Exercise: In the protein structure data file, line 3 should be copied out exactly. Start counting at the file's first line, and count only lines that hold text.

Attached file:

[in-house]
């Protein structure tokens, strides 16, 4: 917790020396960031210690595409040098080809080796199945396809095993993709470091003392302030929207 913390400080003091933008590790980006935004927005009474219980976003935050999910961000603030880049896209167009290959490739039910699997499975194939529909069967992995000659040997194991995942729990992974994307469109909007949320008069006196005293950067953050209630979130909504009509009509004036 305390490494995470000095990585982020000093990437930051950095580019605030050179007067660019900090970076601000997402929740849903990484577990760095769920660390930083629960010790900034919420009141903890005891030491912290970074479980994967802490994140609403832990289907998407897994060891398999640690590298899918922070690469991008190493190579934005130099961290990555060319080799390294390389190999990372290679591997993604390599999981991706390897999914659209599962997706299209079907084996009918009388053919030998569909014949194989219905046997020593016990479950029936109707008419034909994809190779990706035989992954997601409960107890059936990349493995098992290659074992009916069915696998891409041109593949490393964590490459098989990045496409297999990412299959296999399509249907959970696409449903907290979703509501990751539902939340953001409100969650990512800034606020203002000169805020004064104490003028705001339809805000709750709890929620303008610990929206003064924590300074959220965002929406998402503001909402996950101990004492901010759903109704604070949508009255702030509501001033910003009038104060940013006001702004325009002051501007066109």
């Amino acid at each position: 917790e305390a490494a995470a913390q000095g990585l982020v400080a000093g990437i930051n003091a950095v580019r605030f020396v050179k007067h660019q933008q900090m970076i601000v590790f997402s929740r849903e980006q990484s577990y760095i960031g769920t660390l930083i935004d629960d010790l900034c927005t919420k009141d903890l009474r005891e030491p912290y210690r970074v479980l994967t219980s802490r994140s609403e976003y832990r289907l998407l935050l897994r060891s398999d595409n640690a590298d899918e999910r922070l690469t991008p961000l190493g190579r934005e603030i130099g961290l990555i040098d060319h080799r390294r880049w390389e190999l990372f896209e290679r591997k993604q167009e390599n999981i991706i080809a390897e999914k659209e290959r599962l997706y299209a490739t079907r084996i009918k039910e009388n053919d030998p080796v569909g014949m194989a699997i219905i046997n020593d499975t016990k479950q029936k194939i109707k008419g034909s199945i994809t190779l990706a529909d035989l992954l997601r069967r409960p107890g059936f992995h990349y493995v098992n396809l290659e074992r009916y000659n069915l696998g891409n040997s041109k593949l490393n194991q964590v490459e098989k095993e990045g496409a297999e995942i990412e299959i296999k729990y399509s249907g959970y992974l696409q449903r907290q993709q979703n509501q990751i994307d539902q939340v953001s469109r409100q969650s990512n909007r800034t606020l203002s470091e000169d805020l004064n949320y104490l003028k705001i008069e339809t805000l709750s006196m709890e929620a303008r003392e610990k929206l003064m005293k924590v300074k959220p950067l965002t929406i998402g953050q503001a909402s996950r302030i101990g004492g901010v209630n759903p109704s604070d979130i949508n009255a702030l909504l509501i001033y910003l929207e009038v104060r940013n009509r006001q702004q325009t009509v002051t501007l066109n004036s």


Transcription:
């Amino acid at each position: 917790e305390a490494a995470a913390q000095g990585l982020v400080a000093g990437i930051n003091a950095v580019r605030f020396v050179k007067h660019q933008q900090m970076i601000v590790f997402s929740r849903e980006q990484s577990y760095i960031g769920t660390l930083i935004d629960d010790l900034c927005t919420k009141d903890l009474r005891e030491p912290y210690r970074v479980l994967t219980s802490r994140s609403e976003y832990r289907l998407l935050l897994r060891s398999d595409n640690a590298d899918e999910r922070l690469t991008p961000l190493g190579r934005e603030i130099g961290l990555i040098d060319h080799r390294r880049w390389e190999l990372f896209e290679r591997k993604q167009e390599n999981i991706i080809a390897e999914k659209e290959r599962l997706y299209a490739t079907r084996i009918k039910e009388n053919d030998p080796v569909g014949m194989a699997i219905i046997n020593d499975t016990k479950q029936k194939i109707k008419g034909s199945i994809t190779l990706a529909d035989l992954l997601r069967r409960p107890g059936f992995h990349y493995v098992n396809l290659e074992r009916y000659n069915l696998g891409n040997s041109k593949l490393n194991q964590v490459e098989k095993e990045g496409a297999e995942i990412e299959i296999k729990y399509s249907g959970y992974l696409q449903r907290q993709q979703n509501q990751i994307d539902q939340v953001s469109r409100q969650s990512n909007r800034t606020l203002s470091e000169d805020l004064n949320y104490l003028k705001i008069e339809t805000l709750s006196m709890e929620a303008r003392e610990k929206l003064m005293k924590v300074k959220p950067l965002t929406i998402g953050q503001a909402s996950r302030i101990g004492g901010v209630n759903p109704s604070d979130i949508n009255a702030l909504l509501i001033y910003l929207e009038v104060r940013n009509r006001q702004q325009t009509v002051t501007l066109n004036s």